Warding Off a UTI

What can we do to ward off a Urinary Tract Infection (UTI)?  Rachael Rettner, Senior Writer for Live Science published an article weighing the effects of drinking an extra six glasses of water a day to accomplish this.

The study found that of the women who frequently get UTIs they could cut their risk in half if they consumed six additional 8 ounce glasses of water a day, compared to women who don’t increase their water intake.  The study was published in the journal JAMA Internal Medicine.

It has long time been assumed that increasing the water intake could lower the risk of UTIs and it has been often recommended that women heed this advice.  The recommendation had not been rigorously studied, though, until now.

Dr. Thomas Hooton, lead author of the study and clinical director of the Division of Infectious Diseases at the University of Miami School of Medicine said there are lots of things recommended for this condition, but none have really been studied before.  Drinking water is an easy and safe way to prevent this very uncomfortable and annoying infection.

About 60% of women will develop a UTI in their lifetime and 25% will have more than one.  Men are not as prone to UTIs as women as the urethra in women is shorter and easier for bacteria to travel from the rectum and vagina to the bladder.  The study involved 140 healthy women under the age of 45 who had experienced at least three UTIs in the past year and typically drank fewer than six 9-ounce glasses of fluids a day.  Half were told to drink an extra six 8 ounces of water while the other half didn’t make changes at all in their water consumption.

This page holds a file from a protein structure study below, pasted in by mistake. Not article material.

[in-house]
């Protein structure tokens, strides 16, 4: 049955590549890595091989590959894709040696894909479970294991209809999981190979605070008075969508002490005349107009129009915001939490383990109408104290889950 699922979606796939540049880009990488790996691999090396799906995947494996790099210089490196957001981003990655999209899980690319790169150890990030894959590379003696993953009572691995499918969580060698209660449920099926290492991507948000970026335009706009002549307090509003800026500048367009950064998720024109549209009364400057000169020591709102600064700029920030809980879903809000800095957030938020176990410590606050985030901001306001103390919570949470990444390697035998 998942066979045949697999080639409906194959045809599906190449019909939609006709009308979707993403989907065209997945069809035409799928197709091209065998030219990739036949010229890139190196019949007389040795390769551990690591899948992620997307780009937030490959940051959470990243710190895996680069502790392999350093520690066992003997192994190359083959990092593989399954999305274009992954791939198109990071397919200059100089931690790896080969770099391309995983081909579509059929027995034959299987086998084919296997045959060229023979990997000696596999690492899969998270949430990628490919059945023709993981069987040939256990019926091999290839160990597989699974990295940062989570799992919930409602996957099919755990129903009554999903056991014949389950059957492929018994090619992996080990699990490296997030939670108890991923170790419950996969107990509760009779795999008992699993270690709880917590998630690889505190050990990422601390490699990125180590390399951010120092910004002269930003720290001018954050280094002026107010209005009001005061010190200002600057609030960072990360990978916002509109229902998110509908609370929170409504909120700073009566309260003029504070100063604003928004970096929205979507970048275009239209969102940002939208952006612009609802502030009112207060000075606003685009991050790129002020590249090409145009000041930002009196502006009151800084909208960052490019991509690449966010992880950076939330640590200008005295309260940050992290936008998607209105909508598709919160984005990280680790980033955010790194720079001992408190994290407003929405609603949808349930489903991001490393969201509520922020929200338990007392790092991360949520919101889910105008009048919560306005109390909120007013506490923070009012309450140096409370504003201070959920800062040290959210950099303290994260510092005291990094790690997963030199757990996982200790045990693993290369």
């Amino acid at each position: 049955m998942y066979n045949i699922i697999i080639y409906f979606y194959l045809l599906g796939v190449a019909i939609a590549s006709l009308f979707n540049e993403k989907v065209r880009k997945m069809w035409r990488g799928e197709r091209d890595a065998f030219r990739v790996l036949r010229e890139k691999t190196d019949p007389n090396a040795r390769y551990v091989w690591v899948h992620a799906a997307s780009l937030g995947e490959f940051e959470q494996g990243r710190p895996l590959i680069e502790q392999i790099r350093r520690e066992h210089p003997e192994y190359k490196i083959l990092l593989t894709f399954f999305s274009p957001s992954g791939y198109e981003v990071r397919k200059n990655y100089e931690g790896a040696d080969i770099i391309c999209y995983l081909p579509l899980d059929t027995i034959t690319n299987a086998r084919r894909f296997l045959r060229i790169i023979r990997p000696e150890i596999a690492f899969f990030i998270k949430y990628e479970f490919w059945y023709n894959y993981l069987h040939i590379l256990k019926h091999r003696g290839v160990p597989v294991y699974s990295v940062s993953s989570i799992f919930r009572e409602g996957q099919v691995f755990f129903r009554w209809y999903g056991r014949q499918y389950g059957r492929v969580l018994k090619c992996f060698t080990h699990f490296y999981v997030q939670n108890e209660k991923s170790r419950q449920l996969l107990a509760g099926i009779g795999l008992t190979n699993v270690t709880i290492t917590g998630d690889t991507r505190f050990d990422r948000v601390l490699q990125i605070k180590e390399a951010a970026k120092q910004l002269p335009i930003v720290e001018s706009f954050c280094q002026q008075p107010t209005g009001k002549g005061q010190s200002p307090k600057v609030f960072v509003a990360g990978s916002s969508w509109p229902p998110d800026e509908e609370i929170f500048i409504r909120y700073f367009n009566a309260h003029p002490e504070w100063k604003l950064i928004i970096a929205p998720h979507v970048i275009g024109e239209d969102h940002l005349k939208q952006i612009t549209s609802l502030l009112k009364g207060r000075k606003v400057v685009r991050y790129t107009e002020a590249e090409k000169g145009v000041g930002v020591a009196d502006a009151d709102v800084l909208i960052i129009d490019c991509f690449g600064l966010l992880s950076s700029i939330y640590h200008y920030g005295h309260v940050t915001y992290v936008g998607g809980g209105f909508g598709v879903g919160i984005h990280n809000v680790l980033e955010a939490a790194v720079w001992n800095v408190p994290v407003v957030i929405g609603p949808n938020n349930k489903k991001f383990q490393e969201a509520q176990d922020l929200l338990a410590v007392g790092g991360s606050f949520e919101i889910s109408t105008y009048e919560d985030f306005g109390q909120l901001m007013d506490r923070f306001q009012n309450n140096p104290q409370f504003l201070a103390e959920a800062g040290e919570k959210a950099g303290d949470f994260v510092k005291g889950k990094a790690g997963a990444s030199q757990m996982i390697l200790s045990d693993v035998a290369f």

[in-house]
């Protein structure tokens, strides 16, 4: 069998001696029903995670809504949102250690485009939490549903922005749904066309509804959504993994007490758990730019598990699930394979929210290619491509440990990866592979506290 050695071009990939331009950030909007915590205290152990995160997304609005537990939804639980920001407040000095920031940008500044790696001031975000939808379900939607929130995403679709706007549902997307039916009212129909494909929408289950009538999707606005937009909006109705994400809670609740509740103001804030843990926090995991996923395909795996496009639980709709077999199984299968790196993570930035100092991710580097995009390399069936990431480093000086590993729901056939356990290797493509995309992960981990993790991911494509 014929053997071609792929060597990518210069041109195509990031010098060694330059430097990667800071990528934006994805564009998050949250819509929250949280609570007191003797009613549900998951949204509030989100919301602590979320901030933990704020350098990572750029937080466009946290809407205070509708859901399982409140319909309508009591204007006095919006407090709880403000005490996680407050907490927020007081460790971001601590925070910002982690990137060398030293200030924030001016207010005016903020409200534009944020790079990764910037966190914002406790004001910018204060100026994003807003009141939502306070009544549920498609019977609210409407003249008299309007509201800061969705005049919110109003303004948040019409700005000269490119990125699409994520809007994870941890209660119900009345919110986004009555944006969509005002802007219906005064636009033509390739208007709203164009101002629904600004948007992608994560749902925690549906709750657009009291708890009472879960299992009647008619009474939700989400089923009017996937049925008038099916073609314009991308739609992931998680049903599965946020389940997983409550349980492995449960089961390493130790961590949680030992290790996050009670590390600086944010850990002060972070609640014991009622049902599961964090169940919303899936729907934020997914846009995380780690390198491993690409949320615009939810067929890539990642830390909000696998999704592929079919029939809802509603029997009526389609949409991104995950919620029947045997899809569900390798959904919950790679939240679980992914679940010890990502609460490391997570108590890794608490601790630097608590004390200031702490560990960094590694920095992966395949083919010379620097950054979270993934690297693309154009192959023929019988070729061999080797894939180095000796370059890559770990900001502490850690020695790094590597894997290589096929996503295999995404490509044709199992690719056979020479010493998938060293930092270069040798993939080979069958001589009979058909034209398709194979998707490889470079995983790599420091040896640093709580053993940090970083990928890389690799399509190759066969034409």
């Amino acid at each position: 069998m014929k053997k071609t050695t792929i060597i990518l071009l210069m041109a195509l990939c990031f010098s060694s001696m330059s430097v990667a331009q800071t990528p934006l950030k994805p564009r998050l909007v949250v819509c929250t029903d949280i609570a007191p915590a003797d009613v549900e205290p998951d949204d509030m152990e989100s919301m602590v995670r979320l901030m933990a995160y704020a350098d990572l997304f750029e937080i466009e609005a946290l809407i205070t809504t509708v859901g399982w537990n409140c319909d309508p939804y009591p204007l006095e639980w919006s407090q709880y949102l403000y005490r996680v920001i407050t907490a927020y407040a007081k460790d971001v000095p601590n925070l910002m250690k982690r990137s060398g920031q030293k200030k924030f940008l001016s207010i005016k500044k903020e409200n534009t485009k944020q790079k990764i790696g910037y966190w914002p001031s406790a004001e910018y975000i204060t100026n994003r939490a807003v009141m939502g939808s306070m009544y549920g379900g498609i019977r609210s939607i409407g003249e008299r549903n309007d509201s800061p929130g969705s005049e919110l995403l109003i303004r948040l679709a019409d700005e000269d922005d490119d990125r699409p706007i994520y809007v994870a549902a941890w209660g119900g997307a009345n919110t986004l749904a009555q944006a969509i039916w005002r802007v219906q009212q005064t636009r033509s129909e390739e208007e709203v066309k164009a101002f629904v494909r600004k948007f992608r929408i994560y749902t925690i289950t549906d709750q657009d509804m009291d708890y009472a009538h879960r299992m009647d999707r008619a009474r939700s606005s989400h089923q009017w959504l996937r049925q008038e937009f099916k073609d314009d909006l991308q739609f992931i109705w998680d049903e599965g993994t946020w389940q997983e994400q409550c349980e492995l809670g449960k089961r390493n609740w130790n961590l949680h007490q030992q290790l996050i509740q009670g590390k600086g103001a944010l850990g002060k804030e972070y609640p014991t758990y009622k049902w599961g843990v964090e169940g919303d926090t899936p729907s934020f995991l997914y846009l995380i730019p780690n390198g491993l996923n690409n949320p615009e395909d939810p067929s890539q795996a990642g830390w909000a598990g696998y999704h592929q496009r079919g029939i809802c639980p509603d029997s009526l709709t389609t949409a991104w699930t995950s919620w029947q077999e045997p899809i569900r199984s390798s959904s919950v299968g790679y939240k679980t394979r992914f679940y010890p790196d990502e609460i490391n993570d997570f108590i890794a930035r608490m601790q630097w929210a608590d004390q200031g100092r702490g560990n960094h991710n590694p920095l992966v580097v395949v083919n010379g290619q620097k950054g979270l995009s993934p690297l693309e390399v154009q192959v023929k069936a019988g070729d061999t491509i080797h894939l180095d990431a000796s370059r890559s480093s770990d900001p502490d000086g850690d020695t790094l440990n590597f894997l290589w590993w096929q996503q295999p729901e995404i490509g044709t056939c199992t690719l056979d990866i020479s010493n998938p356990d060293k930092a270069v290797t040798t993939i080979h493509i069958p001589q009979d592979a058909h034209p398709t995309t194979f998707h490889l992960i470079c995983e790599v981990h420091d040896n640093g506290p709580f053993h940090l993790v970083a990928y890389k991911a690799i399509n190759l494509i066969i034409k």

A year later the women who had increased the water intake had about 1.5 UTIs over the course of the study, compared with 3 UTIs for the women who didn’t increase their intake of water.  Most of the UTIs were caused by Escherichia coli.  The women in the water group were drinking about 11 glasses of water a day compared with five glasses in the other group.

Dr. Deborah Grady, deputy editor of JAMA Internal Medicine wrote an editorial accompanying the study saying it confirms that “folk” wisdom.  Drinking more fluids increases the rate at which bacteria are flushed from the bladder and likely reduces the concentration of bacteria that enter the bladder from the vagina.  Therefore, there are fewer opportunities for bacteria to attach to cells lining the urinary tract.

Of course those women in the water group took less antibiotics of about two courses compared with 3.5 courses in the group that didn’t increase their water intake.  By reducing the use of antibiotics it also helps to lower the risk of antibiotic resistance.

Danone Research, a bottled water provider, funded the study as well as providing the bottled water.  Any clear and safe-to-drink water will do, including a good local tap water.

Dr Fredda Branyon